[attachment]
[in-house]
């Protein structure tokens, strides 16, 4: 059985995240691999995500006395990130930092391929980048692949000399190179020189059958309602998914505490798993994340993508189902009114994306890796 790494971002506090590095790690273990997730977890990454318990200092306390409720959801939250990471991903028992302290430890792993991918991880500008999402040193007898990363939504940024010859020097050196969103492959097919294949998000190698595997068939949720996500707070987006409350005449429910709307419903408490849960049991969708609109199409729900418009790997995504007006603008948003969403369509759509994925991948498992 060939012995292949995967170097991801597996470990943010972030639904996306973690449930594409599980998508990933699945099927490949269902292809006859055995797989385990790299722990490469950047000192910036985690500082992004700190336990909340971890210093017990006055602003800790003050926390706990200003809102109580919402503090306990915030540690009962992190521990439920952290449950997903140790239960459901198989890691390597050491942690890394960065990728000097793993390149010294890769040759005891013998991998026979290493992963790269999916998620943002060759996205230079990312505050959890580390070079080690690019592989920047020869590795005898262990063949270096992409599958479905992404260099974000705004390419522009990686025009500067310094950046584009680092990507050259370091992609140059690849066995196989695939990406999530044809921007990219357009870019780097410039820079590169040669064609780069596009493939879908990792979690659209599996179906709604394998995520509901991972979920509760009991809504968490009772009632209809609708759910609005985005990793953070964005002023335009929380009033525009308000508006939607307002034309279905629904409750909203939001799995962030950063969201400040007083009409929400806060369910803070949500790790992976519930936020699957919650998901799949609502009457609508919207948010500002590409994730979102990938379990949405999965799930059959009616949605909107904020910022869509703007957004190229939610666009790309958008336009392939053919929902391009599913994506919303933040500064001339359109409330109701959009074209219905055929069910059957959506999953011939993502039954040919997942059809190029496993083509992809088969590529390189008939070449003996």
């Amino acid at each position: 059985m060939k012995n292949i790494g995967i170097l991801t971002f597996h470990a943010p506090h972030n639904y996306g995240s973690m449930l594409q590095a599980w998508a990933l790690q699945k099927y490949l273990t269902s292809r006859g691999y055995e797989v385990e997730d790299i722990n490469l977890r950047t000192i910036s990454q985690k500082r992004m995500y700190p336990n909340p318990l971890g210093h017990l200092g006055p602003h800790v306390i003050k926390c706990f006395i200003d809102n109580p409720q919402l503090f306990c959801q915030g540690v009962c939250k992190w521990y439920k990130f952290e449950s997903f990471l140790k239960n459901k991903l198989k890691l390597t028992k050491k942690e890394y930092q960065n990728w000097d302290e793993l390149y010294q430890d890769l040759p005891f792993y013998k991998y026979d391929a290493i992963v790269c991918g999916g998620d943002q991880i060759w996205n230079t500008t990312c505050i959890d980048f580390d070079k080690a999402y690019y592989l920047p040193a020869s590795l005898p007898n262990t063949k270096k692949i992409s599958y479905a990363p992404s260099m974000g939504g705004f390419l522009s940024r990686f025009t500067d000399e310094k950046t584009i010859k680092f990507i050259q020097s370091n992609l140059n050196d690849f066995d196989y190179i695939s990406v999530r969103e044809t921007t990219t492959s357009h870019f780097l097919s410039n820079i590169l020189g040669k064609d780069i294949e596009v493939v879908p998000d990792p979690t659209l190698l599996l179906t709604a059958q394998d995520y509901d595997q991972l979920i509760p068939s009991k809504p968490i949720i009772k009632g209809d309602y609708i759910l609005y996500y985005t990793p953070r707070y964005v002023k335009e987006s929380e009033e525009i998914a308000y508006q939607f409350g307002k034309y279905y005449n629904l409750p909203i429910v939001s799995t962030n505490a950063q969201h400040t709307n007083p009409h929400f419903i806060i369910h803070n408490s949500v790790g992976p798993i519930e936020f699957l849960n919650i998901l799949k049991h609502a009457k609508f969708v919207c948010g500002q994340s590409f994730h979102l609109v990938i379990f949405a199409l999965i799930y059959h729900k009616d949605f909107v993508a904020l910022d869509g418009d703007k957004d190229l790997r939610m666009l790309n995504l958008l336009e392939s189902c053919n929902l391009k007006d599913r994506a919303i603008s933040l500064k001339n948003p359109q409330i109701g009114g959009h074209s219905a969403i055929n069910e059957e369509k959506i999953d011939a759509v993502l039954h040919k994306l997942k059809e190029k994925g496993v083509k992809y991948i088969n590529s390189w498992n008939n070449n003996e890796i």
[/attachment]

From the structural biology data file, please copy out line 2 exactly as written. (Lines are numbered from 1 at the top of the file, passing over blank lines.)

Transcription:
């Protein structure tokens, strides 16, 4: 059985995240691999995500006395990130930092391929980048692949000399190179020189059958309602998914505490798993994340993508189902009114994306890796 790494971002506090590095790690273990997730977890990454318990200092306390409720959801939250990471991903028992302290430890792993991918991880500008999402040193007898990363939504940024010859020097050196969103492959097919294949998000190698595997068939949720996500707070987006409350005449429910709307419903408490849960049991969708609109199409729900418009790997995504007006603008948003969403369509759509994925991948498992 060939012995292949995967170097991801597996470990943010972030639904996306973690449930594409599980998508990933699945099927490949269902292809006859055995797989385990790299722990490469950047000192910036985690500082992004700190336990909340971890210093017990006055602003800790003050926390706990200003809102109580919402503090306990915030540690009962992190521990439920952290449950997903140790239960459901198989890691390597050491942690890394960065990728000097793993390149010294890769040759005891013998991998026979290493992963790269999916998620943002060759996205230079990312505050959890580390070079080690690019592989920047020869590795005898262990063949270096992409599958479905992404260099974000705004390419522009990686025009500067310094950046584009680092990507050259370091992609140059690849066995196989695939990406999530044809921007990219357009870019780097410039820079590169040669064609780069596009493939879908990792979690659209599996179906709604394998995520509901991972979920509760009991809504968490009772009632209809609708759910609005985005990793953070964005002023335009929380009033525009308000508006939607307002034309279905629904409750909203939001799995962030950063969201400040007083009409929400806060369910803070949500790790992976519930936020699957919650998901799949609502009457609508919207948010500002590409994730979102990938379990949405999965799930059959009616949605909107904020910022869509703007957004190229939610666009790309958008336009392939053919929902391009599913994506919303933040500064001339359109409330109701959009074209219905055929069910059957959506999953011939993502039954040919997942059809190029496993083509992809088969590529390189008939070449003996």